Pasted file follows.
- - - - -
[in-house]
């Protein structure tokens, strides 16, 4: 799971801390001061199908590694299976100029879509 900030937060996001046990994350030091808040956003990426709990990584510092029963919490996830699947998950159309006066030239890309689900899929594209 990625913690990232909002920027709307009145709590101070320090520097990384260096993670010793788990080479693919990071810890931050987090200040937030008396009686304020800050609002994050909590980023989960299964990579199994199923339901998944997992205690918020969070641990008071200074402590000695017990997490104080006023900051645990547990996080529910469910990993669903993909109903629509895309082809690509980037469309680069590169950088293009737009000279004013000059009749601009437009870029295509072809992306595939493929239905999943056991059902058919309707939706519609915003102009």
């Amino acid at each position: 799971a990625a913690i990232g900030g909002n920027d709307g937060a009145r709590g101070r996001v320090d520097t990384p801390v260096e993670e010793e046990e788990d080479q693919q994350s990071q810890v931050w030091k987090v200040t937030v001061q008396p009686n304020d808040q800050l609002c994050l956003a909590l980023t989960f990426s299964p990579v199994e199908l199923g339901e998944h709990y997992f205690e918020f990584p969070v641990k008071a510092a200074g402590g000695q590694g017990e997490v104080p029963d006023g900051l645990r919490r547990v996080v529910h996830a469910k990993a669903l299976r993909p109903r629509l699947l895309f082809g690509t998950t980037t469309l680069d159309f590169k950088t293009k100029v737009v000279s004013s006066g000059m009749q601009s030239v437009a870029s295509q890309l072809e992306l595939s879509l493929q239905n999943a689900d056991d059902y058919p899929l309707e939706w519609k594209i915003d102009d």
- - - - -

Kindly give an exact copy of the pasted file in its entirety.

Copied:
[in-house]
């Protein structure tokens, strides 16, 4: 799971801390001061199908590694299976100029879509 900030937060996001046990994350030091808040956003990426709990990584510092029963919490996830699947998950159309006066030239890309689900899929594209 990625913690990232909002920027709307009145709590101070320090520097990384260096993670010793788990080479693919990071810890931050987090200040937030008396009686304020800050609002994050909590980023989960299964990579199994199923339901998944997992205690918020969070641990008071200074402590000695017990997490104080006023900051645990547990996080529910469910990993669903993909109903629509895309082809690509980037469309680069590169950088293009737009000279004013000059009749601009437009870029295509072809992306595939493929239905999943056991059902058919309707939706519609915003102009």
């Amino acid at each position: 799971a990625a913690i990232g900030g909002n920027d709307g937060a009145r709590g101070r996001v320090d520097t990384p801390v260096e993670e010793e046990e788990d080479q693919q994350s990071q810890v931050w030091k987090v200040t937030v001061q008396p009686n304020d808040q800050l609002c994050l956003a909590l980023t989960f990426s299964p990579v199994e199908l199923g339901e998944h709990y997992f205690e918020f990584p969070v641990k008071a510092a200074g402590g000695q590694g017990e997490v104080p029963d006023g900051l645990r919490r547990v996080v529910h996830a469910k990993a669903l299976r993909p109903r629509l699947l895309f082809g690509t998950t980037t469309l680069d159309f590169k950088t293009k100029v737009v000279s004013s006066g000059m009749q601009s030239v437009a870029s295509q890309l072809e992306l595939s879509l493929q239905n999943a689900d056991d059902y058919p899929l309707e939706w519609k594209i915003d102009d």